Step 5 – Continuing with a smallish brush adding stronger colour to the painting, slowly reducing the number of white patches on the surface to those that count as the lightest areas.
Step 6 – Splatting a thin wash of Burnt Umber across some areas of the image where there is a need for a granular presence.
Step 7 – Adding detail with a small brush and the black mix. Going over edges to sharpen them up.
Step 8 – Working into the flat shadow shapes with dark and light colours to suggest a lumpy broken surface.
Step 9 – Adding more cracks and details with a small brush and black mix.
Shadow Play Watercolor
What words of wisdom would you like to impart to artists just starting out?
I remember Peter Collins on the first day of art school telling all of us bright shiny new art students to above all “be true to ourselves”. This, of course, came from Shakespeare’s Hamlet, but it is something I continually remind myself of. When I am swayed by a style or technique, subject matter or method that is not in keeping with my core beliefs or ideals I have to remember that that is not who I am, and this keeps me on the path.
The other thing that I have noticed is that if you keep working and keep developing your work, eventually everything will open up for you. You should never give up. This can be difficult, but I truly believe if you continue to create and strive to be the best version of yourself, that your opportunity will present itself to you, but you must be aware enough to see it. So, “never give up” would be my advice.
And, who would you like to sit down with to have a dinner conversation?
This is an extremely difficult question as there are so many throughout history that I admire and would love to chat to but for me it would have to be Andrew Wyeth—an immensely private person but so single-minded and ferociously creative—I would love to have spent a few hours chatting to him about life and art.
McEwan is one of the first artists we have interviewed to embrace Non-Fungible Tokens, NFTs. We asked him is he would write to us about the process and why he thinks it is a good new opportunity.
The process of creating an NFT is rather convoluted as can be the purchasing of these assets and this for the foreseeable future will possibly curtail buyers who are not completely tech savvy. Things are changing and will get more accessible which will open the market up to mainstream buyers.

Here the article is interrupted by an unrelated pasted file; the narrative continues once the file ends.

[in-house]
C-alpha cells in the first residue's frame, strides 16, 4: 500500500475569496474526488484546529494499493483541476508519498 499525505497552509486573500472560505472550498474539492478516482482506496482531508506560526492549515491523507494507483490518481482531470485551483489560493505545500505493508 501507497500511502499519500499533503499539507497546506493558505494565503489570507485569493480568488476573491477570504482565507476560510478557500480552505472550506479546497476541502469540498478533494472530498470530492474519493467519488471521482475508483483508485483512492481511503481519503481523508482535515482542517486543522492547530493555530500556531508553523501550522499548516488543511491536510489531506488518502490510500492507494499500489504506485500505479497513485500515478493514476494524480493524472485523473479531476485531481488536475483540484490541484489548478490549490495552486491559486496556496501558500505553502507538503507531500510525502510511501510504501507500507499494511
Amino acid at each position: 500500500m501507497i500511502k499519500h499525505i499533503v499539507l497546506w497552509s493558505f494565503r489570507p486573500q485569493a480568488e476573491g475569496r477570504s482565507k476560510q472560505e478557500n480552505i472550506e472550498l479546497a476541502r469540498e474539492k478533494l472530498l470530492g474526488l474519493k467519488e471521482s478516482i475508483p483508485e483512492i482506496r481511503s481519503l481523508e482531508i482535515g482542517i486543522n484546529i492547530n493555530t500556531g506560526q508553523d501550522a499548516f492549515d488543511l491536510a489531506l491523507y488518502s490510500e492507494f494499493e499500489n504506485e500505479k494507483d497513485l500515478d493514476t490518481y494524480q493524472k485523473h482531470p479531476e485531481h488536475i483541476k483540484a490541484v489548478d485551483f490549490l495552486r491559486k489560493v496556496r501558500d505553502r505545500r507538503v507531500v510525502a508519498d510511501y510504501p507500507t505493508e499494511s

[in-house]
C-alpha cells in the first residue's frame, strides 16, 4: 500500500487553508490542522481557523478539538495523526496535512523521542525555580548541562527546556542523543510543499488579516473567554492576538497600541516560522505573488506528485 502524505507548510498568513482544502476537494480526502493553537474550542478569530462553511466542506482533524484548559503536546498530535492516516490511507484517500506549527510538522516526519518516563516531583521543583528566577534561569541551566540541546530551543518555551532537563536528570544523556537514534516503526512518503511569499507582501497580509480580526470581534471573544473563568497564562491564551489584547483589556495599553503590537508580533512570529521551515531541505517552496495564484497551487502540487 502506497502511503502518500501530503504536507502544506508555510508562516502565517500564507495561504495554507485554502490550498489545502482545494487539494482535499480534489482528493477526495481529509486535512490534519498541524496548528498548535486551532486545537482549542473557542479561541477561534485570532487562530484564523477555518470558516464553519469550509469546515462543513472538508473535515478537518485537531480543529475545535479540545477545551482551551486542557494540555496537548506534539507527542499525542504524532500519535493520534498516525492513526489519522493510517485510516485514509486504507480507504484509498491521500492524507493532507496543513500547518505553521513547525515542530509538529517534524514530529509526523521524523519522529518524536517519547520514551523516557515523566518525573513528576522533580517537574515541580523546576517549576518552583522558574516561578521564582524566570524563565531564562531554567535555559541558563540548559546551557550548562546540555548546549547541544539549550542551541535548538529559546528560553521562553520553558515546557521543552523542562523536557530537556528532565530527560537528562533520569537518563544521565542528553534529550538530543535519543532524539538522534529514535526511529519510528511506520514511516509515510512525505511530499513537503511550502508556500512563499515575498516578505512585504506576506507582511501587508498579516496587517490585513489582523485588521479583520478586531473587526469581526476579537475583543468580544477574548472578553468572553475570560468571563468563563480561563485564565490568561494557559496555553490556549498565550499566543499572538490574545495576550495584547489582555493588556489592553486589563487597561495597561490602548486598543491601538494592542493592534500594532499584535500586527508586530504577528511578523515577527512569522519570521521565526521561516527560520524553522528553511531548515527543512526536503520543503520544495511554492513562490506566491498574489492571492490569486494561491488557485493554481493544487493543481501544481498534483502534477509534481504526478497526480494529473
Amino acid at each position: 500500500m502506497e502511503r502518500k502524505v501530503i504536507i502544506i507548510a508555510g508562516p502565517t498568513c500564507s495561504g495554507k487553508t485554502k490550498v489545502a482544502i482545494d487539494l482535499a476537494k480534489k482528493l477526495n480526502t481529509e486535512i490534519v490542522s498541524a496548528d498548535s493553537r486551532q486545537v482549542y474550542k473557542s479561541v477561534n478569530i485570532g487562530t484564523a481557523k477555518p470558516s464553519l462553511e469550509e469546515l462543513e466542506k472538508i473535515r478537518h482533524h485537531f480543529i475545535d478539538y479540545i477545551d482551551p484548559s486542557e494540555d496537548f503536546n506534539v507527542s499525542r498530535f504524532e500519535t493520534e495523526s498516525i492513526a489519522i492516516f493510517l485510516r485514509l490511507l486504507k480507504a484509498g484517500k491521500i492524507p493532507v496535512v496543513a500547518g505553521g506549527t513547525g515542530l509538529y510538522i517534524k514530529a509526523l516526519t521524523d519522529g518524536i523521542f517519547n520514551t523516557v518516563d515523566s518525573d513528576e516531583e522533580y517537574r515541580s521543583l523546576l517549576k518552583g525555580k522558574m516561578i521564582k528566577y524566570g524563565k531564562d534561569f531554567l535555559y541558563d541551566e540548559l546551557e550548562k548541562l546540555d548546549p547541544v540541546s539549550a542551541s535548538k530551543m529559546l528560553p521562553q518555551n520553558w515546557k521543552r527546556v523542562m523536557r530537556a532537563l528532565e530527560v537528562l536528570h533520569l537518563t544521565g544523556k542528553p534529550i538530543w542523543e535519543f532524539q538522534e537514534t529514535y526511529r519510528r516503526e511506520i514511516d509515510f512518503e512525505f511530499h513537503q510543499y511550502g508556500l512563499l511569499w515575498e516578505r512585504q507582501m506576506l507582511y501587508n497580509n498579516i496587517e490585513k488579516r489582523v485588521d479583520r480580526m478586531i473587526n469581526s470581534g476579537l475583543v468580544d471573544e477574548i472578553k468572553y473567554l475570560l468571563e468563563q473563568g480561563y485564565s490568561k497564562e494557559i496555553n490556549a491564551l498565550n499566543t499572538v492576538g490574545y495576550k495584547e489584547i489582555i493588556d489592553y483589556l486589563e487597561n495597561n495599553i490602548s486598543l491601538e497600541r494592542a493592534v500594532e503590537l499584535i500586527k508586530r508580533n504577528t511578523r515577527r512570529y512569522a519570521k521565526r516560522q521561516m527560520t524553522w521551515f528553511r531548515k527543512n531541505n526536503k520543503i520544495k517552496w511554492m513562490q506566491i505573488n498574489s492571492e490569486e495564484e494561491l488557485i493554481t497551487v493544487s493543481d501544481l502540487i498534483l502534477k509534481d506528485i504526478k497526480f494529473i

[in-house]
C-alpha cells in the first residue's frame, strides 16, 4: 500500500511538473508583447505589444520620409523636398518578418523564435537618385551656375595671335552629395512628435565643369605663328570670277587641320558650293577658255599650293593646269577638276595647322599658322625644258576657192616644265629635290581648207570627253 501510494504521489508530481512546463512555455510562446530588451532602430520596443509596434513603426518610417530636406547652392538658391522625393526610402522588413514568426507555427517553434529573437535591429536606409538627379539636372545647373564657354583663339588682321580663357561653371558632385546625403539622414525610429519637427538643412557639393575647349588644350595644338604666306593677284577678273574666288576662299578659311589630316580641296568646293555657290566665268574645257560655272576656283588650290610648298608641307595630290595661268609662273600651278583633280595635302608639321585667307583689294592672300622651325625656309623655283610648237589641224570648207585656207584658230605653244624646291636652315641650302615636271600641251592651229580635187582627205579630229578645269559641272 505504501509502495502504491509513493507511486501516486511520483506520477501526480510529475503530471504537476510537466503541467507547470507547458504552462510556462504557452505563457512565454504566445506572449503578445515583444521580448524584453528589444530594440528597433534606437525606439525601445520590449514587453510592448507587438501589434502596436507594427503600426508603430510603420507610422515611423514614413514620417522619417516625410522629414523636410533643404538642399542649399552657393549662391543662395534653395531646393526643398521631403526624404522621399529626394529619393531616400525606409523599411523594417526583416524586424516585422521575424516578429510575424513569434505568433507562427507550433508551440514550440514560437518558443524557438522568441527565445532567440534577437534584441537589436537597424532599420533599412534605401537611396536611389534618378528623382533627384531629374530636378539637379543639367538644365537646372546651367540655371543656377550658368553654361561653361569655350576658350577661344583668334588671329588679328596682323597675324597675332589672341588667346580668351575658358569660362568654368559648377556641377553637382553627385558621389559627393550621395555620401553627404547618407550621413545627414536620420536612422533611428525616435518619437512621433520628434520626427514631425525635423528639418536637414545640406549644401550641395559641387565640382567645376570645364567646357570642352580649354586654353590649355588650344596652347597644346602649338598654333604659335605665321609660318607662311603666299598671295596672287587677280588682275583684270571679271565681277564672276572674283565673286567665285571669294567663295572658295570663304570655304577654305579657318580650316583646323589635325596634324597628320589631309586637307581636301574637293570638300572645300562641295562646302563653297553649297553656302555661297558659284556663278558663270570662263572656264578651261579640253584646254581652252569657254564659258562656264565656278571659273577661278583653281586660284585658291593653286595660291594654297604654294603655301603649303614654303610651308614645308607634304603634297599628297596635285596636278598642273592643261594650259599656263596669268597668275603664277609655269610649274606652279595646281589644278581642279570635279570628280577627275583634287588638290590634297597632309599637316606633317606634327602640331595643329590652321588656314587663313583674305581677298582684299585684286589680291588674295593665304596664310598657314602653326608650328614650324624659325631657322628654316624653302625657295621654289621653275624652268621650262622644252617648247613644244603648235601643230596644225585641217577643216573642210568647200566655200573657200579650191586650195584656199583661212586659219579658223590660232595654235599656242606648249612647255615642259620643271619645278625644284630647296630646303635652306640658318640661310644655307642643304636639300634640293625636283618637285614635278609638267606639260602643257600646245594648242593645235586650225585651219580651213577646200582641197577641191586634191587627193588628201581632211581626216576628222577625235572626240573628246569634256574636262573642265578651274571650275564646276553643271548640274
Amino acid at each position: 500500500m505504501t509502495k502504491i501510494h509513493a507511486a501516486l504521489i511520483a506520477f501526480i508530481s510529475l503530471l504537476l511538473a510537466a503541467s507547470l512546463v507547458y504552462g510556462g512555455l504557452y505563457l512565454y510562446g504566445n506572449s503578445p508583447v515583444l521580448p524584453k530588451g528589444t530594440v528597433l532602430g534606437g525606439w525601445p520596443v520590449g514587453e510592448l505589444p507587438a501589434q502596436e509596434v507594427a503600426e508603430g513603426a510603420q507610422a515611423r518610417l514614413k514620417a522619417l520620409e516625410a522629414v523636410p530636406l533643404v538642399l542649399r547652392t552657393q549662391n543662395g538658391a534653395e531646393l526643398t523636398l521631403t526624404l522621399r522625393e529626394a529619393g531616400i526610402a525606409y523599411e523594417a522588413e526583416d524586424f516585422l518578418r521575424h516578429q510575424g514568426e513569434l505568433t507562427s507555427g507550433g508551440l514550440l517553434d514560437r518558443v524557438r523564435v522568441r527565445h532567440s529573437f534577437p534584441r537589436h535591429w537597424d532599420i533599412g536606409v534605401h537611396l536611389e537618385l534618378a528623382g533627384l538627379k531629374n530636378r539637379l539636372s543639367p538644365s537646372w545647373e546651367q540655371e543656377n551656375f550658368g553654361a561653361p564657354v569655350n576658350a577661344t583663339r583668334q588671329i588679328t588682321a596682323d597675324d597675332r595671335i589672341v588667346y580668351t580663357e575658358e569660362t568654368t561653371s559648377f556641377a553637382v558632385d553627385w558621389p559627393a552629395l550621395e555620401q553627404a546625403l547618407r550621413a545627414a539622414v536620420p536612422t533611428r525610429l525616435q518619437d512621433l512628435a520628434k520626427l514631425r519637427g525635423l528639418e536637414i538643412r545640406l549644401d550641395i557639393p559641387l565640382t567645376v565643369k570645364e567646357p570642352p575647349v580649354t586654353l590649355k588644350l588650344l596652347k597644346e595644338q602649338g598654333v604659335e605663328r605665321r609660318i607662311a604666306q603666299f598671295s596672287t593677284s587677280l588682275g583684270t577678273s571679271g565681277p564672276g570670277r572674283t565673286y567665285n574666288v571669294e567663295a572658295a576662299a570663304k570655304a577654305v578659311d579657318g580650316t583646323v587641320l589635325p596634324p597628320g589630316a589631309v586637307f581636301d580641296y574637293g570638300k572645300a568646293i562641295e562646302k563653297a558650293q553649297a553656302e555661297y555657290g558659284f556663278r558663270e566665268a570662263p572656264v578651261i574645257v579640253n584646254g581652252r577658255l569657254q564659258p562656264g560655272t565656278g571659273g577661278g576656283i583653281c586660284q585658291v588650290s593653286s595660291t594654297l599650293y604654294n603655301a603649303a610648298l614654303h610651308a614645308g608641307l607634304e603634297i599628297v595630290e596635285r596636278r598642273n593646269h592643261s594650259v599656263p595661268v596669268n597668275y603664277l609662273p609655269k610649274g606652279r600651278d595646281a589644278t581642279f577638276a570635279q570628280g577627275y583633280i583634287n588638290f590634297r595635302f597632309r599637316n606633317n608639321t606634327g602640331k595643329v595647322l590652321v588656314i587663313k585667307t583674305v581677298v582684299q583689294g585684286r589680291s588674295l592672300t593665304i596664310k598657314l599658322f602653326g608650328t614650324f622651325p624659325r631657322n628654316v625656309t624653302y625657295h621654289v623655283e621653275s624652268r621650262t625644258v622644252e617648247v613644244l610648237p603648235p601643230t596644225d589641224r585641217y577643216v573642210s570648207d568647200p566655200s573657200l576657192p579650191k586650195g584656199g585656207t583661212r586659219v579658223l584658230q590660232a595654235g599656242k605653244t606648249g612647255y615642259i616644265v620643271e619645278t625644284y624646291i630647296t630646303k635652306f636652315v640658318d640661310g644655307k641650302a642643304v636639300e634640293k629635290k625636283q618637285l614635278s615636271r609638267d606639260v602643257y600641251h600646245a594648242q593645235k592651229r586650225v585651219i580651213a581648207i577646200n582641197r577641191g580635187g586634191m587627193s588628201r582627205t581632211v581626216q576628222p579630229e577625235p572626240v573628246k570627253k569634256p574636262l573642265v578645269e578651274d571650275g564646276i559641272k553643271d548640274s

I would recommend looking at this website which breaks down the process of creating an NFT. However, even this can look overly complicated.
I have sold quite a number of NFTs but to really maximise your selling you need to shill your wares on Twitter. This, in my case, is a drawback as I don’t have a large audience on this platform which is the result of years of neglect on my behalf. However, if you do have a large following, you should find this part relatively easy. For me, it’s the one aspect that I found objectionable. I have never been that great at promoting my artwork, especially when it feels like you are shouting into the void.
I see the NFT marketplace as an opportunity. I also see a lot of artists doing very well in this space, most especially if their work appeals to a younger audience. So, cartoons, space or science fiction, nudes, abstracts with spirals and moving gifs are all doing wonderfully well at the moment in this arena.
–From my website:
I made a few of my paintings available as NFTs. This now allows you to own the digital asset as well as the original or a giclée of my work. Some of the NFTs are sold as assets in their own right, some will be in an edition and will come with a giclée to frame and hang on the wall, and a few will be sold with the original painting. The value of an NFT can increase just like physicals but they are much more accessible than physical art pieces. NFTs, however, won’t replace the original art piece, but will allow the buyer to have ownership of the work in the digital realm. They are separate entities, but it will be possible to own both. That’s why I am making some of my work available for NFTs as the digital realm is increasingly intertwined with the physical and going forward this appears to be our future.
Angus McEwan currently teaches workshops online and has done for the past two years. He has some workshops coming up with French Escapade and one or two other workshops planned for later this year. For the moment he hasn’t any “in person” workshops planned for 2022. He is primarily sticking to classes online for the foreseeable future until things settle down and become a little bit clearer as regards the virus and lockdowns.
For more information: https://www.angusmcewan.com/workshops
To see more of Angus McEwan’s work,
go to: https://www.angusmcewan.com
All artwork copyright Angus McEwan